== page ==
GAVIN: The only guy that I did meet, and was fucking genius to meet, was Norm from Cheers. I met Norm!
SPIN: You mean George Wendt?
GAVIN: Yeah! That's the guy. Cheers, NYPD Blue, and Roseanne are the only shows I watch. I just love them. So I went up to Norm and said, " You've given me years and years of pleasure and I've got to thank you. We love your show in England."
SPIN: If you could be anybody in Pulp Fiction, who would you be?
GAVIN: The guy that's married to Uma Thurman, she's just to die for. Marsellus Wallace. Actually...Okay, I'd be Marsellus Wallace, but before that Deliverance, squeal-like-a-pig section.
SPIN: What's your favorite American expression?
GAVIN: "Motherfucker." No, "Here's your per diem."
SPIN: Who's your best friend?
GAVIN: My dog Winston. He's a Hungarian sheepdog, a Pooley, one of those dogs with dreadlocks. He's on the inside cover of the album.
SPIN: Can he do any tricks?
GAVIN: He can roll really good joints.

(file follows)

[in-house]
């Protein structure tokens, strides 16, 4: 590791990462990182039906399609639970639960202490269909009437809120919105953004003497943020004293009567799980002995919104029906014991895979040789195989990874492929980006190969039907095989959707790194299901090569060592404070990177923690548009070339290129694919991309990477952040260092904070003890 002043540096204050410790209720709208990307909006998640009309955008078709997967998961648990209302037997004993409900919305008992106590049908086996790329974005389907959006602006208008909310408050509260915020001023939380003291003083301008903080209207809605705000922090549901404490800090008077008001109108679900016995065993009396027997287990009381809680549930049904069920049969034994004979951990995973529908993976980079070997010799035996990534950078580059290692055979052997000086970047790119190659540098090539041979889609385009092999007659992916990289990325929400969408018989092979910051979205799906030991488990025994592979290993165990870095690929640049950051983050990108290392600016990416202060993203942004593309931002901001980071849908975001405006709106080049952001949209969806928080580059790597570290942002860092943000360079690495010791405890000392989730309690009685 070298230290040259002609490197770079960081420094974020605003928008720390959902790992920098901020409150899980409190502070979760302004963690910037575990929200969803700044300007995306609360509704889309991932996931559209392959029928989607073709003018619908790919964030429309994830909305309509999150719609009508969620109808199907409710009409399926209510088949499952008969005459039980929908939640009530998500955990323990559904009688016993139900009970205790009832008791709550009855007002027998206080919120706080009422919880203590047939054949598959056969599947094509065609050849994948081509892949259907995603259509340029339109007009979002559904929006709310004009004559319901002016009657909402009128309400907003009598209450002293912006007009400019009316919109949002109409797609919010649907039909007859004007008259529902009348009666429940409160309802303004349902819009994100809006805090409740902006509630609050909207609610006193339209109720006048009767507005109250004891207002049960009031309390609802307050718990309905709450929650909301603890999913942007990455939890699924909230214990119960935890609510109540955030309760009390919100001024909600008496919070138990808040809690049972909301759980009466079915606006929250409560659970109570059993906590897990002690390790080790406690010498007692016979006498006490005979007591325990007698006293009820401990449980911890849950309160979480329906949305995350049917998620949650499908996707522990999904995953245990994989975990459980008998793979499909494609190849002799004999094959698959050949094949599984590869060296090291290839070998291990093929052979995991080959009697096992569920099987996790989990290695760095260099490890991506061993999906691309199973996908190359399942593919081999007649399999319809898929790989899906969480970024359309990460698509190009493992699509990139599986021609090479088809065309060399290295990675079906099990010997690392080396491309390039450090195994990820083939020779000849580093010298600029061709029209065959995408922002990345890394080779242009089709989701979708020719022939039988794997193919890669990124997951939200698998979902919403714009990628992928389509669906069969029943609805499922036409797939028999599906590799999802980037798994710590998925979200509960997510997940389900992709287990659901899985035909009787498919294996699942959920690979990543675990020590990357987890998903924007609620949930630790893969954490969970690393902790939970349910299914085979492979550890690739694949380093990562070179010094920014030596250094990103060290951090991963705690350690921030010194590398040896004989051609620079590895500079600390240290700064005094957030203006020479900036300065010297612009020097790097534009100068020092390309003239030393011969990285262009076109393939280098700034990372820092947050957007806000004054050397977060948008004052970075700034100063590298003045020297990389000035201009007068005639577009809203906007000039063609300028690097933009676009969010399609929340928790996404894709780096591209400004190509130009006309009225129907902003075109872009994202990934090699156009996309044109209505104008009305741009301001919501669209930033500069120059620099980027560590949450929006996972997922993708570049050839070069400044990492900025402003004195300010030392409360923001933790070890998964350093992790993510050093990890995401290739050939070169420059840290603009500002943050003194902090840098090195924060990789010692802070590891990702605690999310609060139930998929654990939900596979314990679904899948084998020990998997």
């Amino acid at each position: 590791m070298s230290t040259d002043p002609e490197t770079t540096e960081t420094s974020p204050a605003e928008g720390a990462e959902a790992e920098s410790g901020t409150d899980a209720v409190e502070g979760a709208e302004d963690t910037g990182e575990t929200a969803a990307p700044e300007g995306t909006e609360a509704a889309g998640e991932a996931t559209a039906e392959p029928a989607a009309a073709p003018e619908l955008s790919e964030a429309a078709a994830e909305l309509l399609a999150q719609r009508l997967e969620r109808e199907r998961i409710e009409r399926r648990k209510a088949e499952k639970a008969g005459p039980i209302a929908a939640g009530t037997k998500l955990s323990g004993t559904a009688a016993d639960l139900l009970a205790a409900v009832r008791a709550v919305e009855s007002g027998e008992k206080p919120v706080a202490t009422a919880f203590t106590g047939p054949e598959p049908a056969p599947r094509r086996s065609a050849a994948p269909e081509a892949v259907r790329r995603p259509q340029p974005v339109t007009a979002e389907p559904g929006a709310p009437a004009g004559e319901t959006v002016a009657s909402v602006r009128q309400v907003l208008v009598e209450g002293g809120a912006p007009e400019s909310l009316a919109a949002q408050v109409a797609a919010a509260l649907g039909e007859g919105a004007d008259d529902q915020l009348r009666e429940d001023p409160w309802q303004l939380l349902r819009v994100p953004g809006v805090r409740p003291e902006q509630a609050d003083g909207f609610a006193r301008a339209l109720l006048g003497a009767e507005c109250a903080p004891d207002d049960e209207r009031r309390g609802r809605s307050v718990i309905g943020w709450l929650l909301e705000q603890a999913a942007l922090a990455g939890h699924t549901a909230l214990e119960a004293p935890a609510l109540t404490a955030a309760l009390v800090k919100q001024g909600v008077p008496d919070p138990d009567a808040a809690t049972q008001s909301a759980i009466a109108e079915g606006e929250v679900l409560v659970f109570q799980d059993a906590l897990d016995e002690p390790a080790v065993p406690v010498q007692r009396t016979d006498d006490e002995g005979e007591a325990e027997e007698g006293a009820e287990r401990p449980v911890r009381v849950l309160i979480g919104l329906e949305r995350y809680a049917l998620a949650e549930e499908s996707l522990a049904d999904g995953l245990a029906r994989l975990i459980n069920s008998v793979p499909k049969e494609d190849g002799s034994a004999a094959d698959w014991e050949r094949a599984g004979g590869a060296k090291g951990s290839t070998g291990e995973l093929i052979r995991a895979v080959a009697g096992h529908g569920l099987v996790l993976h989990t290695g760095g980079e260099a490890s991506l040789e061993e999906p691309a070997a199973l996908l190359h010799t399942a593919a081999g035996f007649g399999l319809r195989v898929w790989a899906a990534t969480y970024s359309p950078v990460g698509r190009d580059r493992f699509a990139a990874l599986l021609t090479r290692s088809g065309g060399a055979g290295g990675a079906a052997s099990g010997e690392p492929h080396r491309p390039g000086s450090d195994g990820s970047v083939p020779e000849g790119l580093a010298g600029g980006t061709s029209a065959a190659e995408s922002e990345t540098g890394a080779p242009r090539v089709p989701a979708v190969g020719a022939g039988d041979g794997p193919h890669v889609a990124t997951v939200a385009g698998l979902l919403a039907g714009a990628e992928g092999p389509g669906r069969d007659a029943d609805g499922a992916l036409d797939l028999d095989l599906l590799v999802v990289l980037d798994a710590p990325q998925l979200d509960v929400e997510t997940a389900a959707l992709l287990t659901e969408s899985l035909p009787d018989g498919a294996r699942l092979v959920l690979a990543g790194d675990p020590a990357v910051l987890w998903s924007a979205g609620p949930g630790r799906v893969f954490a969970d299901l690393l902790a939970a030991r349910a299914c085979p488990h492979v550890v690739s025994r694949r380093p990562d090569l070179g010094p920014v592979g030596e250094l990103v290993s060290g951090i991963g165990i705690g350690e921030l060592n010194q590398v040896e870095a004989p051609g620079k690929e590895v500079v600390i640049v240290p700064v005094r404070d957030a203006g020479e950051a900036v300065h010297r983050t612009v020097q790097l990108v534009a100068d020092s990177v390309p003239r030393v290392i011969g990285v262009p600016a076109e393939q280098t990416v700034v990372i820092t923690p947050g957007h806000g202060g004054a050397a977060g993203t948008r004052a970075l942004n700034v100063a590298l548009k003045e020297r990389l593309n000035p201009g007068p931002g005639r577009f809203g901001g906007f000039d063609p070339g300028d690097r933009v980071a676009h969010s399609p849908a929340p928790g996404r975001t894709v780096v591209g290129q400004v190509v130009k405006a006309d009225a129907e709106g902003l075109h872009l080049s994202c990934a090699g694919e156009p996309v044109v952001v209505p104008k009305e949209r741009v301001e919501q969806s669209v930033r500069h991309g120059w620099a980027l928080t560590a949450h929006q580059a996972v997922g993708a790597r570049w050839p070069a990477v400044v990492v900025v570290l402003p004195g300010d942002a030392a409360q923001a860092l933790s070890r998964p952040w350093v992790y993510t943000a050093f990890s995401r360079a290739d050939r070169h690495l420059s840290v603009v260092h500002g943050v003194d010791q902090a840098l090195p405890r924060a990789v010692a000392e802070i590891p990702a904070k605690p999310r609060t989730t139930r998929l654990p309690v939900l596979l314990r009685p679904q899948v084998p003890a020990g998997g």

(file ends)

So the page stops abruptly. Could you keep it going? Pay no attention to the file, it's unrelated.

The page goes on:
SPIN: What's the dumbest thing on your rider?
GAVIN: Forty cigarettes. They're for the guitarist, bassist, and drummer.
SPIN: You don't smoke, huh?
GAVIN: No, not tobacco.
SPIN: What's your favorite vice, then?
GAVIN: That's pot in England. Bush. Also, I like the ambiguity of the word. In England, you smoke bush, and bothe men and women have bushes--which is a very important point, it's not some kind of sexist thing. And we live near Shepherd's Bush. Also, I just like the "shhh" at the end of the word.
At a recent festival in Portland, Ore., Bush singer Gavin Rossdale was devastated to find that a banana in his fruit basket had been broken in half. "I don't understand how this could happen," a member of Everclear heard him shout. "Who would do this?" Adds the witness: "I really thought about taking half a banana from my own plate and walking in."--Rolling Stone